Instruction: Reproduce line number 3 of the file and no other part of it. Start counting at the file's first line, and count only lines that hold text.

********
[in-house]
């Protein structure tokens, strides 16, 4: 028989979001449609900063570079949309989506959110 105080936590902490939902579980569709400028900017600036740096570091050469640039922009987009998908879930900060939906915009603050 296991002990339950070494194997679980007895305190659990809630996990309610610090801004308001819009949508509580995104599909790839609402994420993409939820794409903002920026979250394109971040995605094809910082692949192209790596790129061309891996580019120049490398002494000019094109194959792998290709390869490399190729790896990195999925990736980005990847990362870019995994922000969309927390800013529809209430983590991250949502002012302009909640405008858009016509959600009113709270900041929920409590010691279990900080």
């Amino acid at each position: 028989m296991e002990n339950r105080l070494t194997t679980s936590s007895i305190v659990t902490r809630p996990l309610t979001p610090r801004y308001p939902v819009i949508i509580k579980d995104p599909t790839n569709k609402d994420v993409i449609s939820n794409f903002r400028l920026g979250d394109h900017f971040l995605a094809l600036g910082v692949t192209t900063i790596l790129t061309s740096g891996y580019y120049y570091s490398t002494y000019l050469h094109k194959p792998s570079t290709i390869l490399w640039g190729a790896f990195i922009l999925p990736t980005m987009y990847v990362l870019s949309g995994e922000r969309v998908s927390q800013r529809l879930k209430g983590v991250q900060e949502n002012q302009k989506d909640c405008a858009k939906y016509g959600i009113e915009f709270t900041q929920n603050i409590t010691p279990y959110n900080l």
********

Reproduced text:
């Amino acid at each position: 028989m296991e002990n339950r105080l070494t194997t679980s936590s007895i305190v659990t902490r809630p996990l309610t979001p610090r801004y308001p939902v819009i949508i509580k579980d995104p599909t790839n569709k609402d994420v993409i449609s939820n794409f903002r400028l920026g979250d394109h900017f971040l995605a094809l600036g910082v692949t192209t900063i790596l790129t061309s740096g891996y580019y120049y570091s490398t002494y000019l050469h094109k194959p792998s570079t290709i390869l490399w640039g190729a790896f990195i922009l999925p990736t980005m987009y990847v990362l870019s949309g995994e922000r969309v998908s927390q800013r529809l879930k209430g983590v991250q900060e949502n002012q302009k989506d909640c405008a858009k939906y016509g959600i009113e915009f709270t900041q929920n603050i409590t010691p279990y959110n900080l």